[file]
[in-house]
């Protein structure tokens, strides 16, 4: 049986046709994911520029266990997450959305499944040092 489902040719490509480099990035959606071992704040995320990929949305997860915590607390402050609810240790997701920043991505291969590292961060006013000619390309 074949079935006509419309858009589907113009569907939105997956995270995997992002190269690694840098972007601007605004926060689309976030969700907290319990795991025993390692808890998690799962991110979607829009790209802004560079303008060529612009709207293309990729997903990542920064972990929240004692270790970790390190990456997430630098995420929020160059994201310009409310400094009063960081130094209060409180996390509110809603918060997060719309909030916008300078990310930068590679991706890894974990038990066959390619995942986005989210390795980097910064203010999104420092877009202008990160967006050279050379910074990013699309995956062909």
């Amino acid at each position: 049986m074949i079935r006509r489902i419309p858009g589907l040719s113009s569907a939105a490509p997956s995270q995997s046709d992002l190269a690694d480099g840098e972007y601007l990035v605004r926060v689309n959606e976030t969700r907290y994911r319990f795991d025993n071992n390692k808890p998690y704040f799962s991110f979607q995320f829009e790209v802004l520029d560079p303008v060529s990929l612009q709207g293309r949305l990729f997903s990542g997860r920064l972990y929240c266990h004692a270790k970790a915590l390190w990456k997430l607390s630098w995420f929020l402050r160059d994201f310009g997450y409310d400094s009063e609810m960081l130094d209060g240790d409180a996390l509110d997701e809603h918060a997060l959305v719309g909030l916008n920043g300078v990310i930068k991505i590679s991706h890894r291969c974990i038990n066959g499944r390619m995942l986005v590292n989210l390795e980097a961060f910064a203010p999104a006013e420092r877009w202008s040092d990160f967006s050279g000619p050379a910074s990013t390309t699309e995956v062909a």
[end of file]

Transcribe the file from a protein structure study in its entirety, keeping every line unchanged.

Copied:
[in-house]
């Protein structure tokens, strides 16, 4: 049986046709994911520029266990997450959305499944040092 489902040719490509480099990035959606071992704040995320990929949305997860915590607390402050609810240790997701920043991505291969590292961060006013000619390309 074949079935006509419309858009589907113009569907939105997956995270995997992002190269690694840098972007601007605004926060689309976030969700907290319990795991025993390692808890998690799962991110979607829009790209802004560079303008060529612009709207293309990729997903990542920064972990929240004692270790970790390190990456997430630098995420929020160059994201310009409310400094009063960081130094209060409180996390509110809603918060997060719309909030916008300078990310930068590679991706890894974990038990066959390619995942986005989210390795980097910064203010999104420092877009202008990160967006050279050379910074990013699309995956062909």
């Amino acid at each position: 049986m074949i079935r006509r489902i419309p858009g589907l040719s113009s569907a939105a490509p997956s995270q995997s046709d992002l190269a690694d480099g840098e972007y601007l990035v605004r926060v689309n959606e976030t969700r907290y994911r319990f795991d025993n071992n390692k808890p998690y704040f799962s991110f979607q995320f829009e790209v802004l520029d560079p303008v060529s990929l612009q709207g293309r949305l990729f997903s990542g997860r920064l972990y929240c266990h004692a270790k970790a915590l390190w990456k997430l607390s630098w995420f929020l402050r160059d994201f310009g997450y409310d400094s009063e609810m960081l130094d209060g240790d409180a996390l509110d997701e809603h918060a997060l959305v719309g909030l916008n920043g300078v990310i930068k991505i590679s991706h890894r291969c974990i038990n066959g499944r390619m995942l986005v590292n989210l390795e980097a961060f910064a203010p999104a006013e420092r877009w202008s040092d990160f967006s050279g000619p050379a910074s990013t390309t699309e995956v062909a």